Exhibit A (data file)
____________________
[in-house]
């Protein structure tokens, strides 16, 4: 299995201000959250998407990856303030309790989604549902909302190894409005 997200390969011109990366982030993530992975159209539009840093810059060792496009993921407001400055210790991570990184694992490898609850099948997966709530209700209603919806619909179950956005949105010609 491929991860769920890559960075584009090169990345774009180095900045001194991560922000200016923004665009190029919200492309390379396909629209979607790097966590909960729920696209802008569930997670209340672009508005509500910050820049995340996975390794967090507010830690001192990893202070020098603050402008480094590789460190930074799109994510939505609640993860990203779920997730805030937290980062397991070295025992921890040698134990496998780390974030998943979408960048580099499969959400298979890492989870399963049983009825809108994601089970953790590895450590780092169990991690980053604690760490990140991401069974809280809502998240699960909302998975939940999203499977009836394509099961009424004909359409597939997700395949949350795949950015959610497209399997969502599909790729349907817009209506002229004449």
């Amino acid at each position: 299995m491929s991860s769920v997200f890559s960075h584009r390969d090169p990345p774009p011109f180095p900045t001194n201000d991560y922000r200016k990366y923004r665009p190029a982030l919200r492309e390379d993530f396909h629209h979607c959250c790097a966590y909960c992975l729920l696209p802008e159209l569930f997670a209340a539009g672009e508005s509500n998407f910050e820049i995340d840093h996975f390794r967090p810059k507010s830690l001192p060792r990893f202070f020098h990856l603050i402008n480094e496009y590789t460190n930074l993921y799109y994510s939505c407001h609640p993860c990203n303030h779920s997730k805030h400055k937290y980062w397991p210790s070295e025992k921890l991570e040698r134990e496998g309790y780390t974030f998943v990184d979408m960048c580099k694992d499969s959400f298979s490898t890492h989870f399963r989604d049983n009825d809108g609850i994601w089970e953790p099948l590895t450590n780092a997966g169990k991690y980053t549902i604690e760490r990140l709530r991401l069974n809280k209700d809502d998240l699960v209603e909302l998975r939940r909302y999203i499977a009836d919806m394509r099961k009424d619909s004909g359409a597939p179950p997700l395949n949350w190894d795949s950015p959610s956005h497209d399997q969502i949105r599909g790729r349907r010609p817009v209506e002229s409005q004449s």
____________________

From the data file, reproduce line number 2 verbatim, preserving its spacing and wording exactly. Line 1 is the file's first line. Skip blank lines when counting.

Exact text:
């Protein structure tokens, strides 16, 4: 299995201000959250998407990856303030309790989604549902909302190894409005 997200390969011109990366982030993530992975159209539009840093810059060792496009993921407001400055210790991570990184694992490898609850099948997966709530209700209603919806619909179950956005949105010609 491929991860769920890559960075584009090169990345774009180095900045001194991560922000200016923004665009190029919200492309390379396909629209979607790097966590909960729920696209802008569930997670209340672009508005509500910050820049995340996975390794967090507010830690001192990893202070020098603050402008480094590789460190930074799109994510939505609640993860990203779920997730805030937290980062397991070295025992921890040698134990496998780390974030998943979408960048580099499969959400298979890492989870399963049983009825809108994601089970953790590895450590780092169990991690980053604690760490990140991401069974809280809502998240699960909302998975939940999203499977009836394509099961009424004909359409597939997700395949949350795949950015959610497209399997969502599909790729349907817009209506002229004449």